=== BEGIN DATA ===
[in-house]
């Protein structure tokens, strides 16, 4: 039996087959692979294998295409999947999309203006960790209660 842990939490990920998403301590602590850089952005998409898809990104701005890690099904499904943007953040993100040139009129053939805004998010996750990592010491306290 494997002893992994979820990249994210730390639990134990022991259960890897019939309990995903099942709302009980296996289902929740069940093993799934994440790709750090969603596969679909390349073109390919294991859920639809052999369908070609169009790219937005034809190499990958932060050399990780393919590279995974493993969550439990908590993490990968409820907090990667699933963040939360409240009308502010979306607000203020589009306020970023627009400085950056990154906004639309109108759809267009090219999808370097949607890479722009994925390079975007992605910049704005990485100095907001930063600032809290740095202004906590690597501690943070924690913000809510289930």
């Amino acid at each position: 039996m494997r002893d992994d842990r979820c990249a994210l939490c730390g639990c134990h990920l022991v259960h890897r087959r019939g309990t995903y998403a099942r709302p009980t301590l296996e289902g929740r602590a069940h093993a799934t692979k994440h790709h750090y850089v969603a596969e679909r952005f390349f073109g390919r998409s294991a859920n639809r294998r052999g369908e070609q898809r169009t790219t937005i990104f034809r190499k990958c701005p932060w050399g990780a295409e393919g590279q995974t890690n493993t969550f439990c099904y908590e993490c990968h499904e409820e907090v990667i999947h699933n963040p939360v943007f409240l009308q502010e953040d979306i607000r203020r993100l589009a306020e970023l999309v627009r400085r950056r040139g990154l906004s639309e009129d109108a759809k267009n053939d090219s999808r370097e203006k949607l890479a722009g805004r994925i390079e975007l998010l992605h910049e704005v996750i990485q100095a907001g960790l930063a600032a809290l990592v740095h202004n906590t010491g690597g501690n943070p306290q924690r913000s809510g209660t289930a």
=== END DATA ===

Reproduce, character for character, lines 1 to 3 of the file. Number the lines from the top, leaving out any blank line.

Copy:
[in-house]
């Protein structure tokens, strides 16, 4: 039996087959692979294998295409999947999309203006960790209660 842990939490990920998403301590602590850089952005998409898809990104701005890690099904499904943007953040993100040139009129053939805004998010996750990592010491306290 494997002893992994979820990249994210730390639990134990022991259960890897019939309990995903099942709302009980296996289902929740069940093993799934994440790709750090969603596969679909390349073109390919294991859920639809052999369908070609169009790219937005034809190499990958932060050399990780393919590279995974493993969550439990908590993490990968409820907090990667699933963040939360409240009308502010979306607000203020589009306020970023627009400085950056990154906004639309109108759809267009090219999808370097949607890479722009994925390079975007992605910049704005990485100095907001930063600032809290740095202004906590690597501690943070924690913000809510289930």
């Amino acid at each position: 039996m494997r002893d992994d842990r979820c990249a994210l939490c730390g639990c134990h990920l022991v259960h890897r087959r019939g309990t995903y998403a099942r709302p009980t301590l296996e289902g929740r602590a069940h093993a799934t692979k994440h790709h750090y850089v969603a596969e679909r952005f390349f073109g390919r998409s294991a859920n639809r294998r052999g369908e070609q898809r169009t790219t937005i990104f034809r190499k990958c701005p932060w050399g990780a295409e393919g590279q995974t890690n493993t969550f439990c099904y908590e993490c990968h499904e409820e907090v990667i999947h699933n963040p939360v943007f409240l009308q502010e953040d979306i607000r203020r993100l589009a306020e970023l999309v627009r400085r950056r040139g990154l906004s639309e009129d109108a759809k267009n053939d090219s999808r370097e203006k949607l890479a722009g805004r994925i390079e975007l998010l992605h910049e704005v996750i990485q100095a907001g960790l930063a600032a809290l990592v740095h202004n906590t010491g690597g501690n943070p306290q924690r913000s809510g209660t289930a």